Published in Indian Country Today Media Network | December 29, 2012 | Circulation: 300,000 unique monthly visitors; 22,000 readers (magazine)
Kinnie Starr has become a master at mixing worlds, transcending borders and declaring sovereignty.
Ever since her 1996 debut album Tidy was described by L.A. Weekly as “hip hop aggro groove,” the Juno award-winning singer, rapper and producer has crossed into guitar-heavy indie-pop territory, been featured on television soundtracks – and even briefly joined the circus.
In February, the self-described “half-breed” Mohawk-Canadian star is releasing her sixth album,Kiss It– and she is doing it on her own terms. And though she may have accolades and global recognition, including an upcoming Canadian talent showcase in France, Starr is independently fundraising online for the album’s release mid-February.
“It’s definitely the most hip hop record I’ve made in a while,” she told Indian Country Today Media Network. “On this record, my concept was to use as little instrumentation, as little money, as few pre-amps, as little gear as possible. I programmed and did everything. That’s not really bragging — it’s a concept. I am proud of myself for it — I programmed all the beats, played all the instruments, sang everything, wrote everything — because I am interested in the idea of sovereignty. I was really adamant about wanting to do it myself.”
The album brings Starr full-circle, re-engaging her roots in political hip hop – with songs like “Home is Everywhere” and “Everything Changes” proclaiming the importance of relationships to one another and the land.
“I think about the way we treat each other a lot,” she said. “Even as strangers, the way we greet each other, you can make a person’s day incredible, or you can ruin their day, in a simple exchange. That extends into political relationships too.”
She cites as an example the ongoing hunger strike by Attawapiskat First Nation chief Theresa Spence, who on December 11 declared she is willing to die if the government doesn’t transform its relationship to Indigenous peoples and meet to discuss abhorrent conditions in Aboriginal communities. Spence’s hunger strike came a day after thousands rallied for Aboriginal rights in communities across the country, under the banner Idle No More.
At its core, the crisis stems from the government’s refusal to Indigenous voices, Starr said, for instance with controversial Bill C-45, which makes it easier to sell off reserve lands, and a raft of new legislation gutting environmental protections in Canada.
“It does apply to politics on a large scale,” she explained. “Take the Attawapiskat chief doing a hunger strike. These questions, and Bill C-45 passing — if there were real listening between the government and First Nations people, between chiefs and citizens — this bill would not be passed. There’s no way that people would agree to it. My father, mom and brothers tell me I’m desperately naive about the way people relate, and that I need to have a tough skin, suck it up and deal with the way the world is. But I can’t! It’s just not in my nature to blindly accept.”
The song “Everything Changes,” a new wave hip hop tracks blending minimalist electronic beats, includes Starr’s signature spoken-word stylings and a singalong chorus. When asked about it, she bursts into melody in her typical fashion mid-interview:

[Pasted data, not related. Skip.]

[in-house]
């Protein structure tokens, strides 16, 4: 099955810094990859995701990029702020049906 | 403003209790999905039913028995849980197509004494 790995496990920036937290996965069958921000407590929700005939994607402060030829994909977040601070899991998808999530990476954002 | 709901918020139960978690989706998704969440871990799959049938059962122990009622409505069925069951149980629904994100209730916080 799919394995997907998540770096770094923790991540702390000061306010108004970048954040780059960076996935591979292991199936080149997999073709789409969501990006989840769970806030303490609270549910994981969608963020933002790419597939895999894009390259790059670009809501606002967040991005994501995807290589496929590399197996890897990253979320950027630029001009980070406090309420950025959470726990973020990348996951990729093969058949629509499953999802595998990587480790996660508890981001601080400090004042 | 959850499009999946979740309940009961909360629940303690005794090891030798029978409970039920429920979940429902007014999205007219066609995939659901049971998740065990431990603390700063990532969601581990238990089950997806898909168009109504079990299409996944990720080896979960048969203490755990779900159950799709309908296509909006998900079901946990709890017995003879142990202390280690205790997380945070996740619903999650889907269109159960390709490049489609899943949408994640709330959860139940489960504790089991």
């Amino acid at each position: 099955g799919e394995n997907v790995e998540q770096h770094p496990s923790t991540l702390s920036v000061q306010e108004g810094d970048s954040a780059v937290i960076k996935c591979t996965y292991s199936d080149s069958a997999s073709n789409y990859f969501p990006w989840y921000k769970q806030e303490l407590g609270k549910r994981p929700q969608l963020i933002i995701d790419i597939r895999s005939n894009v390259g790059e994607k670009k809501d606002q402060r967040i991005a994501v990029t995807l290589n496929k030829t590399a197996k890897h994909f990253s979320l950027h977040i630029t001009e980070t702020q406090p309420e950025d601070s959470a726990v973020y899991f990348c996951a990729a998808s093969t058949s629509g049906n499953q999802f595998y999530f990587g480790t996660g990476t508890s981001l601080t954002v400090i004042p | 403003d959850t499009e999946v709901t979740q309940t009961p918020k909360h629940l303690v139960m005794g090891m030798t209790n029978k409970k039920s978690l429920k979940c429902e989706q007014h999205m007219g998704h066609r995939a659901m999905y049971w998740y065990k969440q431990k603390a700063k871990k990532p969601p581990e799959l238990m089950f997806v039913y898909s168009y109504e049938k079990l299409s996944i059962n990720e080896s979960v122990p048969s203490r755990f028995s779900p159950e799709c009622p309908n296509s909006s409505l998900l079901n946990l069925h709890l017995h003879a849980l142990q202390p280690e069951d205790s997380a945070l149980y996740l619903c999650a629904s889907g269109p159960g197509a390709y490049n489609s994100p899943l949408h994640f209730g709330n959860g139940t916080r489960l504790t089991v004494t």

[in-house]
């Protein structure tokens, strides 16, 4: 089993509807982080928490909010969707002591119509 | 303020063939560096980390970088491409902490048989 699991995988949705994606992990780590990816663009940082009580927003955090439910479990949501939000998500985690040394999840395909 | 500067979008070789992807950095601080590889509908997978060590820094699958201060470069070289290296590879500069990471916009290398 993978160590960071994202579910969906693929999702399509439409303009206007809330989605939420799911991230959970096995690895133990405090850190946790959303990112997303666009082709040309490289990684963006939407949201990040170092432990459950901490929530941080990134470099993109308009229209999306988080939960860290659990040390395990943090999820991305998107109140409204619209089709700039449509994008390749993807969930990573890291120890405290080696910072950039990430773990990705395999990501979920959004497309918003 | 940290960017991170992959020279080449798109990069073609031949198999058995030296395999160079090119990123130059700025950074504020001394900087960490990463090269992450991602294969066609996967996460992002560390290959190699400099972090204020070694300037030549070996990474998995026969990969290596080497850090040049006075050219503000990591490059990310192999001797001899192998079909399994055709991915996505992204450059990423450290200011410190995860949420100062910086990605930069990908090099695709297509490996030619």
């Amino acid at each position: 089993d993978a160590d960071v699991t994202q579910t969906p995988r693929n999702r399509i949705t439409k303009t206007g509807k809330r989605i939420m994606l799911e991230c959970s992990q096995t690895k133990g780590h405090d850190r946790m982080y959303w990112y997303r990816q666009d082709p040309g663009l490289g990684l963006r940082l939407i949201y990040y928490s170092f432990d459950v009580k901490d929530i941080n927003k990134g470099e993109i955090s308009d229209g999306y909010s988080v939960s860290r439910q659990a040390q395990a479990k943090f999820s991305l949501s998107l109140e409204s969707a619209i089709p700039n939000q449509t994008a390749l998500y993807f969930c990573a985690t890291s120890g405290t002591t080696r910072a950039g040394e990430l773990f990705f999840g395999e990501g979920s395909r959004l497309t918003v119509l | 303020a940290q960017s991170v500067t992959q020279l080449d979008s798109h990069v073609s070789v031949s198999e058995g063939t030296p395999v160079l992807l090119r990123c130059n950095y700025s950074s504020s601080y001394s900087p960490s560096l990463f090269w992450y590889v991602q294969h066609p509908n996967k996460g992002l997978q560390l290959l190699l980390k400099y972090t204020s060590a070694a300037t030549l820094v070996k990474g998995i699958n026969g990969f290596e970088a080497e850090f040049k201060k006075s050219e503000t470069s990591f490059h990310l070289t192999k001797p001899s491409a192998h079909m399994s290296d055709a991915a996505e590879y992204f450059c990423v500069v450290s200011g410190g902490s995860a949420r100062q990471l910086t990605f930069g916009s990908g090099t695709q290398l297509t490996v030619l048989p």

“Borders are drawn by the white man’s hand / History made by a line drawn in the sand / So flip over sidewalks, you’ve got your own feet / Take own spot, put your heels in the street.”
For the 42-year old lyricist, maps, place names and modern landmarks erase to long histories of the land.
“When people are taught about land in Canada, kids and adults use current land references,” she said. “But topography and map-making has really thrown people off-base. People reference an area by the marking on the side of the highway, but the history of that land is so much deeper.”
As in her music — undefinable by strict genres, even “hip hop” or “singer-songwriter” being grossly inappropriate — Starr defies boundaries and borders in her lyrics.
“I have trouble with nationalism in general,” she said. “That extends to being particular to any boundary inside a community, a fashion, a race. Conceptually, I have issues with boundaries and borders. I’ve been writing about this, but there’s something inside me that I’ve felt since I was very, very little. I can’t speak for other Native people or white people. Integration is lacking in many facets — in the queer community, in the Native community, in the hip hop community. People don’t really listen to each other if they have an agenda based on borders between each other.”
But despite winning a prestigious Juno award for her production skills, and landing another nomination in 2004 for New Artist of the Year, Starr said today’s music industry has changed since she first started 17 years ago.
“I entered the music business when there was real money changing hands,” she explained. “There’s still real money changing hands, but it’s pretty much at the top tiers now. The gap is wider than it used to be. People think you walk on stage, become a star, and then you get a record deal. But there’s so much more to the equation of making music. As artists right now — because there’s so little money changing hands in the music business — we need to be very innovative and think outside the box.”
Hence Kiss It‘s Indiegogo campaign. Always aiming to relate directly to her fans — jumping off-stage at shows to read poetry face-to-face in the audience — Starr is offering everything from personal yoga instruction to song-writing workshops in hopes to do this all herself with the help of her supporters.
“The hardest part is right now,” she said. “It’s getting the record out. I’m doing a fundraising campaign to be able to finish it – to master it, for publicity and stuff. This record will come out, come Hell or high water!”